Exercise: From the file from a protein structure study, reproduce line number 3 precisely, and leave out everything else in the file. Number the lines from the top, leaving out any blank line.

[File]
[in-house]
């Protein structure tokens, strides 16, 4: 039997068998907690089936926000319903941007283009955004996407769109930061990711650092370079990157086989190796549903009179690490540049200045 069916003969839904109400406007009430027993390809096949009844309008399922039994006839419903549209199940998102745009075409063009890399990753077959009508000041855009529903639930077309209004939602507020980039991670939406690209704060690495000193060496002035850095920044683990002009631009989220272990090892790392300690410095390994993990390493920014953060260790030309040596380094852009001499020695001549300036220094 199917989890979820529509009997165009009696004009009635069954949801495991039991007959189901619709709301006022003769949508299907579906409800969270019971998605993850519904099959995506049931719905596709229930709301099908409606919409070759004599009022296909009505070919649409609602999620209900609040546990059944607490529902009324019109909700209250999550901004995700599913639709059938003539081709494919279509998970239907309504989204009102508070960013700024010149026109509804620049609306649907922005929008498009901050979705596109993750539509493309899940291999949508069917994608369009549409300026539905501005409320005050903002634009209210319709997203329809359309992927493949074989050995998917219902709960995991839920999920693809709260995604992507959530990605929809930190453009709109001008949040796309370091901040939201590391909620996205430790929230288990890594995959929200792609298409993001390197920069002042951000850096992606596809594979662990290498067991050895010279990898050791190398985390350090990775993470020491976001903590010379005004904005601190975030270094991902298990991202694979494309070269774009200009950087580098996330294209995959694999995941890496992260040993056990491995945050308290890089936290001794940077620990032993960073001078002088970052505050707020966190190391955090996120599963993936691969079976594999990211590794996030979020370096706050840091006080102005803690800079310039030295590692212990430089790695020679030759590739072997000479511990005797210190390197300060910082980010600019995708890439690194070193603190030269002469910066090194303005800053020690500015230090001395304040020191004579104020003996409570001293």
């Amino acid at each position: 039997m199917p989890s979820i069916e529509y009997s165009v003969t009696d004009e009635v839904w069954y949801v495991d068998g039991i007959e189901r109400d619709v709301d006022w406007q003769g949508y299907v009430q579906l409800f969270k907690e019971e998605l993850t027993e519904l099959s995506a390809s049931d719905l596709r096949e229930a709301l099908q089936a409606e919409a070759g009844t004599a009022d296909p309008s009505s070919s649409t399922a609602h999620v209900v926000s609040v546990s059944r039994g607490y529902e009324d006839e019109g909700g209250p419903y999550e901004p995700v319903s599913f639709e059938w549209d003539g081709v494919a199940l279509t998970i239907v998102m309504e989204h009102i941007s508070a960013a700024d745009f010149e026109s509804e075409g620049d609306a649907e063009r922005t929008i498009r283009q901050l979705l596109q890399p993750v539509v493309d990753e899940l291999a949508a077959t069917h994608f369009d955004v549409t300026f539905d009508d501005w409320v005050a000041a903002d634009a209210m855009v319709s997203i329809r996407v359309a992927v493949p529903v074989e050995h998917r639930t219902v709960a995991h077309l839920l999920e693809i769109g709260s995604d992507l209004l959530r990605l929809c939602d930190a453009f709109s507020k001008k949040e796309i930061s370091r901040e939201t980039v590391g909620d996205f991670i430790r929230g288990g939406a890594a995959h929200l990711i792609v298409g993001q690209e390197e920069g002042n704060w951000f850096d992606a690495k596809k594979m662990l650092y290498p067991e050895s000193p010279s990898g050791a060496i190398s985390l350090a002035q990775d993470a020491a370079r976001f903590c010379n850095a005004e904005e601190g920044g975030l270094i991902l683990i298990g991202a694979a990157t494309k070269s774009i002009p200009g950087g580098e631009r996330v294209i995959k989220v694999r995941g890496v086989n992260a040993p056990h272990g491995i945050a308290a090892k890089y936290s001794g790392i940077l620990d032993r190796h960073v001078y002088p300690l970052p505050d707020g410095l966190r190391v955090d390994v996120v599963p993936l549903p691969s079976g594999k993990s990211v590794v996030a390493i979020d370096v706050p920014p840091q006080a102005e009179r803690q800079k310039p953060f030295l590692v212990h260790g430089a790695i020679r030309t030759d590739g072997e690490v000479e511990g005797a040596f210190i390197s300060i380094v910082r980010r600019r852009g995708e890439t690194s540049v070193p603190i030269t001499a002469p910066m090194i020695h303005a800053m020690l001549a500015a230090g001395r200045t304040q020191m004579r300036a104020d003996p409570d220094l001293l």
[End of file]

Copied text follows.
């Amino acid at each position: 039997m199917p989890s979820i069916e529509y009997s165009v003969t009696d004009e009635v839904w069954y949801v495991d068998g039991i007959e189901r109400d619709v709301d006022w406007q003769g949508y299907v009430q579906l409800f969270k907690e019971e998605l993850t027993e519904l099959s995506a390809s049931d719905l596709r096949e229930a709301l099908q089936a409606e919409a070759g009844t004599a009022d296909p309008s009505s070919s649409t399922a609602h999620v209900v926000s609040v546990s059944r039994g607490y529902e009324d006839e019109g909700g209250p419903y999550e901004p995700v319903s599913f639709e059938w549209d003539g081709v494919a199940l279509t998970i239907v998102m309504e989204h009102i941007s508070a960013a700024d745009f010149e026109s509804e075409g620049d609306a649907e063009r922005t929008i498009r283009q901050l979705l596109q890399p993750v539509v493309d990753e899940l291999a949508a077959t069917h994608f369009d955004v549409t300026f539905d009508d501005w409320v005050a000041a903002d634009a209210m855009v319709s997203i329809r996407v359309a992927v493949p529903v074989e050995h998917r639930t219902v709960a995991h077309l839920l999920e693809i769109g709260s995604d992507l209004l959530r990605l929809c939602d930190a453009f709109s507020k001008k949040e796309i930061s370091r901040e939201t980039v590391g909620d996205f991670i430790r929230g288990g939406a890594a995959h929200l990711i792609v298409g993001q690209e390197e920069g002042n704060w951000f850096d992606a690495k596809k594979m662990l650092y290498p067991e050895s000193p010279s990898g050791a060496i190398s985390l350090a002035q990775d993470a020491a370079r976001f903590c010379n850095a005004e904005e601190g920044g975030l270094i991902l683990i298990g991202a694979a990157t494309k070269s774009i002009p200009g950087g580098e631009r996330v294209i995959k989220v694999r995941g890496v086989n992260a040993p056990h272990g491995i945050a308290a090892k890089y936290s001794g790392i940077l620990d032993r190796h960073v001078y002088p300690l970052p505050d707020g410095l966190r190391v955090d390994v996120v599963p993936l549903p691969s079976g594999k993990s990211v590794v996030a390493i979020d370096v706050p920014p840091q006080a102005e009179r803690q800079k310039p953060f030295l590692v212990h260790g430089a790695i020679r030309t030759d590739g072997e690490v000479e511990g005797a040596f210190i390197s300060i380094v910082r980010r600019r852009g995708e890439t690194s540049v070193p603190i030269t001499a002469p910066m090194i020695h303005a800053m020690l001549a500015a230090g001395r200045t304040q020191m004579r300036a104020d003996p409570d220094l001293l």